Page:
Of course, there are larger mortgage loans available (“jumbo mortgages”), but these are somewhat more expensive. Interest rates on jumbo mortgages used to be quite a bit higher, but in recent years the spread narrowed to almost zero.  However, since the Covid-19 pandemic, the spread has widened out to about .25%.  Also, underwriting standards tend to be stricter for jumbo mortgages.

Should I Take Cash Out?

There are two kinds of mortgage refinancings. The lower cost kind is a “rate and term” refinancing. In this case, the new loan amount is just enough to pay off your current mortgage balance (although it may also include closing costs). The new mortgage offers you a new rate (lower) and a new term (number of monthly payments).

The second kind is a “cash out” refinancing. In this case, the loan amount is a percentage of the appraised value of your home, typically up to a maximum of 80%. The cash left over after paying off your existing mortgage and closing costs is paid to you. Although the interest rate on a cash out refi is typically about .25% higher than for a rate and term refi in the current market, the implied cost on the added amount is likely to still be somewhat lower than other forms of financing, such as a second mortgage or HELOC (home equity line of credit).

Using a cash out refi to invest some of your home equity is a way of making your money work for you. As long as you invest in a reasonably conservative and well-diversified portfolio, it is likely that you will earn a positive return spread over and above the cost of financing on average over the long-term. Of course, there are no guarantees in investing, but based upon long-term past behavior, as long as your portfolio has a meaningful allocation to equities, your average return is likely to be above your mortgage interest rate over time.

My Own Recent Experience

I am currently in the process of refinancing my mortgage, and I have learned a few things. First, use a mortgage broker. A mortgage broker is essentially a middleman between the borrower and the lender. Although with many purchases you can save money by “cutting out the middleman,” at least in this case, I have not found that to be true. I have contacted a number of lenders directly, and I have found that in every case their rates were the same or higher than the rates I could get through a broker. Using a broker also saves the time you would otherwise have to spend contacting many lenders directly yourself.

Second, be prepared for stricter underwriting standards. The Covid-19 pandemic has all financial institutions worried about rising loan defaults. Not only have many people already lost their jobs, causing genuine hardship, but the government has encouraged people to stop paying their mortgages if they have been affected by the pandemic by suspending foreclosures through diktat. This has placed an incredible burden on mortgage lenders. They do not want to loan to anyone they think might stop paying, and the likelihood of that happening has never been higher.

Here again a mortgage broker can be helpful by steering you to a lender that is known to be accommodative to situations like yours. In my case, I started Sapient Investments just over two years ago, and I am building my business from a small base. My current income is not as high as I expect it to be in future years. Fortunately, I have savings that I can draw upon while I am building the business. Some lenders are more flexible towards self-employed borrowers than others. Mortgage brokers know their lenders based upon their experience with them.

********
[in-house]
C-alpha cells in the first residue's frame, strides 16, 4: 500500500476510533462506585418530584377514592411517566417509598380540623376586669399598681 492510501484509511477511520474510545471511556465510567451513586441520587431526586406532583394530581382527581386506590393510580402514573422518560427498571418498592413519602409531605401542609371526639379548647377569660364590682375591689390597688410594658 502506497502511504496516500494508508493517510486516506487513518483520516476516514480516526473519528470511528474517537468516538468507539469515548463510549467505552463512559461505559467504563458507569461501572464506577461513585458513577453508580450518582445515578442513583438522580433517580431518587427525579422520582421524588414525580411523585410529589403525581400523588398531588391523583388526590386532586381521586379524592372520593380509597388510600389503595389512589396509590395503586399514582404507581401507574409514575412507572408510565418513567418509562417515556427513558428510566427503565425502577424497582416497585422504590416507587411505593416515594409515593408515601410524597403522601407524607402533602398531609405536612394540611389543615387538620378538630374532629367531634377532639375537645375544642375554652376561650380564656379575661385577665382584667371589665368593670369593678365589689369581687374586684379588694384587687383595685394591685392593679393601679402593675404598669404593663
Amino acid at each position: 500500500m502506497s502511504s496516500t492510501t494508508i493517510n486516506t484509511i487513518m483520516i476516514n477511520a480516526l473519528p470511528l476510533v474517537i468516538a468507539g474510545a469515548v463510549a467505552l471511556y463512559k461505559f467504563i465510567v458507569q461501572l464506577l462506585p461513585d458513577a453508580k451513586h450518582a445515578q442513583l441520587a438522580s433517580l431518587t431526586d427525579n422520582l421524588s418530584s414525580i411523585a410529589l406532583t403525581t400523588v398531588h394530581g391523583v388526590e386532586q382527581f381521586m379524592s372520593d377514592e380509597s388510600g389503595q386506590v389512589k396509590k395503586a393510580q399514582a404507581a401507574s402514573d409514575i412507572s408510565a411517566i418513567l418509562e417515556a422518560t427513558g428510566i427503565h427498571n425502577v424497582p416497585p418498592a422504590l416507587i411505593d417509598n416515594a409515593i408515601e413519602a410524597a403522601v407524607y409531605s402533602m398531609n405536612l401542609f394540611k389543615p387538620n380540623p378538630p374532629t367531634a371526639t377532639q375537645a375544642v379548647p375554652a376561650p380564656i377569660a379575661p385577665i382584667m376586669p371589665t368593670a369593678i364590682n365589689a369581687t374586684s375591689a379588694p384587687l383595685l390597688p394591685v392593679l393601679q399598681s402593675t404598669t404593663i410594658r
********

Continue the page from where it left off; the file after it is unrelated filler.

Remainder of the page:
My objective is to get an 80% LTV cash out refinancing so that I can invest the cash, as I am encouraging you to do in this article. I’d like to get as high an appraised value of my house as I can to maximize the loan amount. Here again, mortgage brokers know which lenders are likely to fit with my objective. In my area, there are different pools of appraisers, and the various pools have reputations for either being generous or stingy. Mortgage brokers know the appraisal pools and which lenders use which pool.

Mortgage brokers get paid either by the lender (the usual arrangement) or by the borrower. Their fee is typically 1% to 2% of the loan amount depending on the size of the loan, although for very large loans it may be below 1%. It seems easier to negotiate the fee under a borrower pays arrangement, so that is what I am doing. Lenders give mortgage brokers “wholesale” rates which they are able to mark up to “retail” and thereby collect a “yield-spread premium” from the lender—a kind of bonus for getting the borrower to accept an above-market rate. Be sure to keep thoroughly shopping rates until you lock to make sure that you are not paying a rate that is above market!  Comparison shopping for both fees and rates is your best protection.

I contacted several mortgage brokers in my area before I settled on one. You can find them by typing “mortgage brokers near me” in Google, by using an online referral service, or by asking for referrals from friends, family, and realtors. I would recommend talking to at least three of them to get a sense of who is out there, what their fees are, what their experience is working with borrowers like you, which lenders they work with, etc.


  • Mortgage rates may never be this low again.
  • Compared to your current rate, the payback for refinancing may be fairly short.
  • Mortgage interest is tax-deductible if you are itemizing, making it even cheaper after-tax.
  • Your home may be worth more than you think—check a few online sources to get a rough estimate.
  • You may be able to do a “cash out” refi and invest some of your equity in a diversified portfolio with an expected return well above your mortgage interest rate.
  • A mortgage broker can be helpful in finding the right lender and the right loan for you.